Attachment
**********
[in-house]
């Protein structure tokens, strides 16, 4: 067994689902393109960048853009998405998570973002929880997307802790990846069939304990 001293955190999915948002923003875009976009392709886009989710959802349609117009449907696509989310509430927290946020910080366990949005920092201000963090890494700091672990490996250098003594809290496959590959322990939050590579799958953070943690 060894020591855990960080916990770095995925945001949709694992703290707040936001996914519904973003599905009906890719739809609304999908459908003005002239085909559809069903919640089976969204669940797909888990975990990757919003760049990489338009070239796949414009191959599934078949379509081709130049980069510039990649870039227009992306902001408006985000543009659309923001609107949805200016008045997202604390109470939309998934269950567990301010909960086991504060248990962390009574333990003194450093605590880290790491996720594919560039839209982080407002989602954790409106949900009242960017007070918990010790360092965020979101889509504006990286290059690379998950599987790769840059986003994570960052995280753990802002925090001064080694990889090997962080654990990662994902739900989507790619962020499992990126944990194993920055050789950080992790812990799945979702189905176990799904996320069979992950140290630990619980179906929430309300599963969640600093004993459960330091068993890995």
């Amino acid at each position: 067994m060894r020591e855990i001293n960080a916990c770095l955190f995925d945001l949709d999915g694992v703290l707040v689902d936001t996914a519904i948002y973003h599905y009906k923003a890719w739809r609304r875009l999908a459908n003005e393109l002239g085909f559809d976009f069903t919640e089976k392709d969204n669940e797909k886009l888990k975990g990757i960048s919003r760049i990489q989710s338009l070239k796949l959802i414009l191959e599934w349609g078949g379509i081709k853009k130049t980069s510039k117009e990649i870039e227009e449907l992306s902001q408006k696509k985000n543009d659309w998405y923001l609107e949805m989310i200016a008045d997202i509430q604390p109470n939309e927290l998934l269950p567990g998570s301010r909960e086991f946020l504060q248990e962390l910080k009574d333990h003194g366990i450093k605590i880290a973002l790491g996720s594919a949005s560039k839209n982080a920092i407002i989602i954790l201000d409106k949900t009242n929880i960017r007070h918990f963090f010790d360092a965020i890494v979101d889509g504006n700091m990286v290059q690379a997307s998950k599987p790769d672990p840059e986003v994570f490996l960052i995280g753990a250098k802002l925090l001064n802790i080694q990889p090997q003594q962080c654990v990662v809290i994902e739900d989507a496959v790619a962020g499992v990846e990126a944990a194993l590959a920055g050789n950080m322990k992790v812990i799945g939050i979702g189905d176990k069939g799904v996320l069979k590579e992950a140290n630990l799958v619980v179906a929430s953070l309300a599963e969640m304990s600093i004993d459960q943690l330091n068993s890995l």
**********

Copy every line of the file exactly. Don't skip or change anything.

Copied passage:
[in-house]
């Protein structure tokens, strides 16, 4: 067994689902393109960048853009998405998570973002929880997307802790990846069939304990 001293955190999915948002923003875009976009392709886009989710959802349609117009449907696509989310509430927290946020910080366990949005920092201000963090890494700091672990490996250098003594809290496959590959322990939050590579799958953070943690 060894020591855990960080916990770095995925945001949709694992703290707040936001996914519904973003599905009906890719739809609304999908459908003005002239085909559809069903919640089976969204669940797909888990975990990757919003760049990489338009070239796949414009191959599934078949379509081709130049980069510039990649870039227009992306902001408006985000543009659309923001609107949805200016008045997202604390109470939309998934269950567990301010909960086991504060248990962390009574333990003194450093605590880290790491996720594919560039839209982080407002989602954790409106949900009242960017007070918990010790360092965020979101889509504006990286290059690379998950599987790769840059986003994570960052995280753990802002925090001064080694990889090997962080654990990662994902739900989507790619962020499992990126944990194993920055050789950080992790812990799945979702189905176990799904996320069979992950140290630990619980179906929430309300599963969640600093004993459960330091068993890995």
């Amino acid at each position: 067994m060894r020591e855990i001293n960080a916990c770095l955190f995925d945001l949709d999915g694992v703290l707040v689902d936001t996914a519904i948002y973003h599905y009906k923003a890719w739809r609304r875009l999908a459908n003005e393109l002239g085909f559809d976009f069903t919640e089976k392709d969204n669940e797909k886009l888990k975990g990757i960048s919003r760049i990489q989710s338009l070239k796949l959802i414009l191959e599934w349609g078949g379509i081709k853009k130049t980069s510039k117009e990649i870039e227009e449907l992306s902001q408006k696509k985000n543009d659309w998405y923001l609107e949805m989310i200016a008045d997202i509430q604390p109470n939309e927290l998934l269950p567990g998570s301010r909960e086991f946020l504060q248990e962390l910080k009574d333990h003194g366990i450093k605590i880290a973002l790491g996720s594919a949005s560039k839209n982080a920092i407002i989602i954790l201000d409106k949900t009242n929880i960017r007070h918990f963090f010790d360092a965020i890494v979101d889509g504006n700091m990286v290059q690379a997307s998950k599987p790769d672990p840059e986003v994570f490996l960052i995280g753990a250098k802002l925090l001064n802790i080694q990889p090997q003594q962080c654990v990662v809290i994902e739900d989507a496959v790619a962020g499992v990846e990126a944990a194993l590959a920055g050789n950080m322990k992790v812990i799945g939050i979702g189905d176990k069939g799904v996320l069979k590579e992950a140290n630990l799958v619980v179906a929430s953070l309300a599963e969640m304990s600093i004993d459960q943690l330091n068993s890995l």